One pet peeve of mine is to watch someone deliver an otherwise great screencast or online presentation about a professional topic, only to have the presenter inadvertently detract from her own message by minimizing a window that reveals an unprofessional desktop background.  It’s a simple step to quickly change that background to something more professional and which doesn’t detract from your message.  Better yet: why not create a custom background that you can quickly “switch on” right before your screencast and which actually helps brand you or your business?

5. Increase the size of your cursor

Think about it: one of the main ways you communicate with your viewer/learners online is to “point” to things in your presentation.  And the way you do that is via your mouse cursor.  Why then make your viewer/learners squint to see what you’re pointing at?  Bumping up the size of your mouse cursor is an easy trick that will help make it easier for your viewers to “get” your message.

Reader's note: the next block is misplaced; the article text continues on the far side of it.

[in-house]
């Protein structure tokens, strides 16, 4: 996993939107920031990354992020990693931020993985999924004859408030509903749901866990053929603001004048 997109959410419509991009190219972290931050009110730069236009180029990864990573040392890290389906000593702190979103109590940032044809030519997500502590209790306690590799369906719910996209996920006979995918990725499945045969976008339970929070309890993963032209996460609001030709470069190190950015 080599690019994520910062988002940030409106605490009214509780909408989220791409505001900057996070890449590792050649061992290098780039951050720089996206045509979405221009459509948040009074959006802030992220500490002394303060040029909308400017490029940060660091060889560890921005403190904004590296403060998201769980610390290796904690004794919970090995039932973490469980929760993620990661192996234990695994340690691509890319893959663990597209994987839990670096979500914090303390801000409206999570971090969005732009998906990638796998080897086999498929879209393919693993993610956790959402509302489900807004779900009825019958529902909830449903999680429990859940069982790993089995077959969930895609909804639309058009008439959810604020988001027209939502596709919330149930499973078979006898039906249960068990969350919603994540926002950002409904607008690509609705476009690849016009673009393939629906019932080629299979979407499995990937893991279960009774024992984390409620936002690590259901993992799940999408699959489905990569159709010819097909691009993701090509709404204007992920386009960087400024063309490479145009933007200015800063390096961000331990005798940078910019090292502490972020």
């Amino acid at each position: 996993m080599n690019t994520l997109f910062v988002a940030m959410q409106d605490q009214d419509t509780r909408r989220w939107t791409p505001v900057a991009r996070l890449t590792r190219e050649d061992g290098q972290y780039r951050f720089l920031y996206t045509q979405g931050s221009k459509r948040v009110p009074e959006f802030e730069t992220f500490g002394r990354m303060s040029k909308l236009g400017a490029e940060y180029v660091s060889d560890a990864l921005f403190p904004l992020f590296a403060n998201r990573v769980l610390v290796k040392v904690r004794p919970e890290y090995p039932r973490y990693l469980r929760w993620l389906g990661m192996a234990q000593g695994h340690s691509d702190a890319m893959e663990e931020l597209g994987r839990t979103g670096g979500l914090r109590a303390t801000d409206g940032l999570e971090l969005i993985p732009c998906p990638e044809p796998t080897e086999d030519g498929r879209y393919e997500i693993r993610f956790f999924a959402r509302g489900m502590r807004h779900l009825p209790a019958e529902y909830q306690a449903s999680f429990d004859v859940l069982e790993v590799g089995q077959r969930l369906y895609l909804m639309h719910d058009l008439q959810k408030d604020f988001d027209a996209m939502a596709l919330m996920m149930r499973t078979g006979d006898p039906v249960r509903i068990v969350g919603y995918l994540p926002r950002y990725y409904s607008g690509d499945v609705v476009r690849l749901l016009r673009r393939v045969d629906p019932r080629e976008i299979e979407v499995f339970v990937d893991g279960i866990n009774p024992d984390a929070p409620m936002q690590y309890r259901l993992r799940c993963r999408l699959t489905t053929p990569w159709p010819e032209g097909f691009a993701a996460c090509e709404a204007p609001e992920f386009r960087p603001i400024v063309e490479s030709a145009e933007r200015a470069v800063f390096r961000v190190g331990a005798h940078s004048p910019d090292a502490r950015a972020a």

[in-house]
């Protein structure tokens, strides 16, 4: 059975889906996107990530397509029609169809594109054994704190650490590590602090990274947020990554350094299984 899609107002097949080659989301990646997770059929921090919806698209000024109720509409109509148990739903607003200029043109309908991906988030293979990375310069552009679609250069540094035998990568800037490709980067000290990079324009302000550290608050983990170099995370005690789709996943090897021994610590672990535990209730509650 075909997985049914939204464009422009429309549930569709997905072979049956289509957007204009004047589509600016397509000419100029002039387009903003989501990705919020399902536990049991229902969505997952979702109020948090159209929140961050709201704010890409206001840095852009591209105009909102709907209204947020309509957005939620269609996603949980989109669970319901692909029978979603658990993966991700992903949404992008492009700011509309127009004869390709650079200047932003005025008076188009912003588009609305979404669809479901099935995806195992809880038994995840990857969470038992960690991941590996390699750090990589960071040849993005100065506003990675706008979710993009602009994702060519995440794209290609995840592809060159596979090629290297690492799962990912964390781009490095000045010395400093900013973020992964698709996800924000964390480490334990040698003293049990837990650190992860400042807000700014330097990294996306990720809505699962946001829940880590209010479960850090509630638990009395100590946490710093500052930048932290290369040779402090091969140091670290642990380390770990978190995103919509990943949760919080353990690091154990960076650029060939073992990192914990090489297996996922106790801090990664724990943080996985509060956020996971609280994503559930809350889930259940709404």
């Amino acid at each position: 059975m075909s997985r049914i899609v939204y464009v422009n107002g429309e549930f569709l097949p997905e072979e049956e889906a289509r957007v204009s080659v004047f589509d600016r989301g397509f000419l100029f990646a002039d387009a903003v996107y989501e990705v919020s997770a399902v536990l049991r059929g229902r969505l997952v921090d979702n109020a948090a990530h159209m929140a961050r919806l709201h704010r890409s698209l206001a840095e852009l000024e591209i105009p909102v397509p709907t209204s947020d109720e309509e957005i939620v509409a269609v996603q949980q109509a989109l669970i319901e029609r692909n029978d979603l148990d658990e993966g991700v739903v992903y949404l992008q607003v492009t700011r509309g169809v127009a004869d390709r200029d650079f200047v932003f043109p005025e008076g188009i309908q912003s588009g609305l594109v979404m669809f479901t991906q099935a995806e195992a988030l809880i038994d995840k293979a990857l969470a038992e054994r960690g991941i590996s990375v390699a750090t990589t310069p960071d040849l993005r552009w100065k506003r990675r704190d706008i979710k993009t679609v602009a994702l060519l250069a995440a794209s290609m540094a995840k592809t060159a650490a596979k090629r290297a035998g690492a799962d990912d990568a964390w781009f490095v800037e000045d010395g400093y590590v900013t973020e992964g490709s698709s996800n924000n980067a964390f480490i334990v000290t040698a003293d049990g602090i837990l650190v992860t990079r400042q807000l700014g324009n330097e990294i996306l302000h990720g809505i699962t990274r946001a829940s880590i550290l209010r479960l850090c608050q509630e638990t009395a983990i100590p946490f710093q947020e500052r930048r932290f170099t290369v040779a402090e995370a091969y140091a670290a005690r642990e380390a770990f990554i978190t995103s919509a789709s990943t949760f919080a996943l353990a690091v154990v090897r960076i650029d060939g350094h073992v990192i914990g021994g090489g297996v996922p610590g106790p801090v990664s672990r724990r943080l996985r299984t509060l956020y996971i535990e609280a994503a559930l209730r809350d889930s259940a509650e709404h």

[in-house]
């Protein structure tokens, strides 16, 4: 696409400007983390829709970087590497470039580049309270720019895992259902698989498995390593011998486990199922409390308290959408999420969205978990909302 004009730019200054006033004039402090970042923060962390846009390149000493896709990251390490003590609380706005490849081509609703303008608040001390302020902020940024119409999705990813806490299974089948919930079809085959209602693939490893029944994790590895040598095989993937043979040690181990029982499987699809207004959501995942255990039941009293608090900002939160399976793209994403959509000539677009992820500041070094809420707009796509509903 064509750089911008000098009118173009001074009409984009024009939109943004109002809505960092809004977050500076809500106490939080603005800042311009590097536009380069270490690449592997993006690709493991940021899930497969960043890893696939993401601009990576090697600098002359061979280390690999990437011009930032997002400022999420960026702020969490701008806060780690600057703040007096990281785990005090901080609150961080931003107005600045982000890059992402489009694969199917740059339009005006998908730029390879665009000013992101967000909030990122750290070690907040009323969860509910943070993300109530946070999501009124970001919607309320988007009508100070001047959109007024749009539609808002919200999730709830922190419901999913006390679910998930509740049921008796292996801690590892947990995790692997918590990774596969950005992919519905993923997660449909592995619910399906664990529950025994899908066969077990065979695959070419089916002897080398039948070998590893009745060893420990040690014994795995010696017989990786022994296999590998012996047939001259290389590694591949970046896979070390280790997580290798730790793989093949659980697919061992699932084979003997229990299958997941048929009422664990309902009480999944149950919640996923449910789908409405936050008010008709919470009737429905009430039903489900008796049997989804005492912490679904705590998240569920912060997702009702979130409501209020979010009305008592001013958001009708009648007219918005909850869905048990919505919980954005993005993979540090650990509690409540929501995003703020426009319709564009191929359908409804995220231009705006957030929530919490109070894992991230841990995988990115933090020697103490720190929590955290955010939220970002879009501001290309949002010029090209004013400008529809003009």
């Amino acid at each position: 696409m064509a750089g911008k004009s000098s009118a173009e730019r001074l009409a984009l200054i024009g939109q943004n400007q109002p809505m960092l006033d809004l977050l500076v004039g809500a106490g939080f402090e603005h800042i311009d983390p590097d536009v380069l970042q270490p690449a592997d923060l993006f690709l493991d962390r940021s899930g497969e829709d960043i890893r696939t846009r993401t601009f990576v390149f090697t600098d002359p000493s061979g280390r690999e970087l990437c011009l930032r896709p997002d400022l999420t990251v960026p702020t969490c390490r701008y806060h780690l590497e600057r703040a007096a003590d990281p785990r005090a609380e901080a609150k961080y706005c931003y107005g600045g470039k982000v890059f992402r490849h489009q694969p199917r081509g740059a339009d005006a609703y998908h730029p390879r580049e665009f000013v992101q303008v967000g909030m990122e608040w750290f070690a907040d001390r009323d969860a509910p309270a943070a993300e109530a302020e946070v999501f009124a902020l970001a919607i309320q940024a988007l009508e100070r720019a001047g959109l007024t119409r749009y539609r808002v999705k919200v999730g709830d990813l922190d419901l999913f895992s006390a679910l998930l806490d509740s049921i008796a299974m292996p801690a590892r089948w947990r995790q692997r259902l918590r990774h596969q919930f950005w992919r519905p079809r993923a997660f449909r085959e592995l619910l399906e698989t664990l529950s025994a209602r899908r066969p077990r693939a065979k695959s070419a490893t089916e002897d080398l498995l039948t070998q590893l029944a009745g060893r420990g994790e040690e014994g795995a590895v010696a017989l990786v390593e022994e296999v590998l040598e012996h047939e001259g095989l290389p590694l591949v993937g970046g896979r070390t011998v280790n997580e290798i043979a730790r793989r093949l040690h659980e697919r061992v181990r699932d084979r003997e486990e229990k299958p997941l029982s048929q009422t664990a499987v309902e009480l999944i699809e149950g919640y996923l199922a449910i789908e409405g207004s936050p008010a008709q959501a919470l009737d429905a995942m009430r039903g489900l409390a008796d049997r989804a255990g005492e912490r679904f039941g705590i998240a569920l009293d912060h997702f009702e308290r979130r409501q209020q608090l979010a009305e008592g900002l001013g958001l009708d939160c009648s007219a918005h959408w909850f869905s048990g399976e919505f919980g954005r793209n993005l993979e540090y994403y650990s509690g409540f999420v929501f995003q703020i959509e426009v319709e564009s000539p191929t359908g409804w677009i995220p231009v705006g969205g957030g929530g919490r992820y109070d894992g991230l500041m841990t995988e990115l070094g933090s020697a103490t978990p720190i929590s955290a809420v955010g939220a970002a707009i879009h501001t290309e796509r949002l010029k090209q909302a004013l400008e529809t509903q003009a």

6. Decide on your presentation style: then script or outline accordingly

Should you script your presentation or not?  Answer:  It depends.  This isn’t a hedge on my part.  Far from it.  The fact is, it depends on the type of presentation you’re delivering.